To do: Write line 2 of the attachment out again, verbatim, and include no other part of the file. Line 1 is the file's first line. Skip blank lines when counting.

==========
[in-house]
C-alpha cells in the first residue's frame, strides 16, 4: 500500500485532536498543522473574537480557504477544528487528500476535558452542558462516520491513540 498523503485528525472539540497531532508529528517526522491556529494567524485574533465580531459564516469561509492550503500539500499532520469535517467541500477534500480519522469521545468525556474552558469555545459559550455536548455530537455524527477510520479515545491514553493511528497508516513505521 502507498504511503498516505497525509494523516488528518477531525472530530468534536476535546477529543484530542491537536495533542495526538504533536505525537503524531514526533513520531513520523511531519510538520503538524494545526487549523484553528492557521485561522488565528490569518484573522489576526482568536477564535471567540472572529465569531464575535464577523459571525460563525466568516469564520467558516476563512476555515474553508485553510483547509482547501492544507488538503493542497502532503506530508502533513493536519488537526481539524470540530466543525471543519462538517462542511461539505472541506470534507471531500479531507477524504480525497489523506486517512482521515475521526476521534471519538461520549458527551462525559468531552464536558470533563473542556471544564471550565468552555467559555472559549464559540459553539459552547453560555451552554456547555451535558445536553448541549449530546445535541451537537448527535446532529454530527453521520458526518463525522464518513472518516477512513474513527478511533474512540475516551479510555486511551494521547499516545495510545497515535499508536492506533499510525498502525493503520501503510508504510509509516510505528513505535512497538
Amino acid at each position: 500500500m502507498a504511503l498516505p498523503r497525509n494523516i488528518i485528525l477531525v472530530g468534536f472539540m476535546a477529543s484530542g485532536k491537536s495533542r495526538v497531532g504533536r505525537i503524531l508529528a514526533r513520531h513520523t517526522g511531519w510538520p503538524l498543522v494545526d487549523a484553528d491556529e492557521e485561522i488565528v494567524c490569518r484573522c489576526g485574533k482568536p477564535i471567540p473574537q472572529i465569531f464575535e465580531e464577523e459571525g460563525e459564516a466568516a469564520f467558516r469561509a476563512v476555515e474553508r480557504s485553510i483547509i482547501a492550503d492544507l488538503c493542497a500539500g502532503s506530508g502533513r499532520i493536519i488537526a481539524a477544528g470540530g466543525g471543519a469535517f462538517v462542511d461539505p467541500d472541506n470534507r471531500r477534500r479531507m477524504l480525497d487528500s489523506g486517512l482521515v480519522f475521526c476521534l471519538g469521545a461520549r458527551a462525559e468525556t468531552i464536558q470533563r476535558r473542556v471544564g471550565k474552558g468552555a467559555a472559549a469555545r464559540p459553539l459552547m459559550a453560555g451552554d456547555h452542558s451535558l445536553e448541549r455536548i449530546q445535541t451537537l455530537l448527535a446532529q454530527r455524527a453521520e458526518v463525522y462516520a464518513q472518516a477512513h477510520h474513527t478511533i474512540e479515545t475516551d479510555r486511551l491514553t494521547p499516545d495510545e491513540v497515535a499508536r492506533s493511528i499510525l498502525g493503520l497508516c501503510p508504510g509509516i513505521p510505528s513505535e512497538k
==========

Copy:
C-alpha cells in the first residue's frame, strides 16, 4: 500500500485532536498543522473574537480557504477544528487528500476535558452542558462516520491513540 498523503485528525472539540497531532508529528517526522491556529494567524485574533465580531459564516469561509492550503500539500499532520469535517467541500477534500480519522469521545468525556474552558469555545459559550455536548455530537455524527477510520479515545491514553493511528497508516513505521 502507498504511503498516505497525509494523516488528518477531525472530530468534536476535546477529543484530542491537536495533542495526538504533536505525537503524531514526533513520531513520523511531519510538520503538524494545526487549523484553528492557521485561522488565528490569518484573522489576526482568536477564535471567540472572529465569531464575535464577523459571525460563525466568516469564520467558516476563512476555515474553508485553510483547509482547501492544507488538503493542497502532503506530508502533513493536519488537526481539524470540530466543525471543519462538517462542511461539505472541506470534507471531500479531507477524504480525497489523506486517512482521515475521526476521534471519538461520549458527551462525559468531552464536558470533563473542556471544564471550565468552555467559555472559549464559540459553539459552547453560555451552554456547555451535558445536553448541549449530546445535541451537537448527535446532529454530527453521520458526518463525522464518513472518516477512513474513527478511533474512540475516551479510555486511551494521547499516545495510545497515535499508536492506533499510525498502525493503520501503510508504510509509516510505528513505535512497538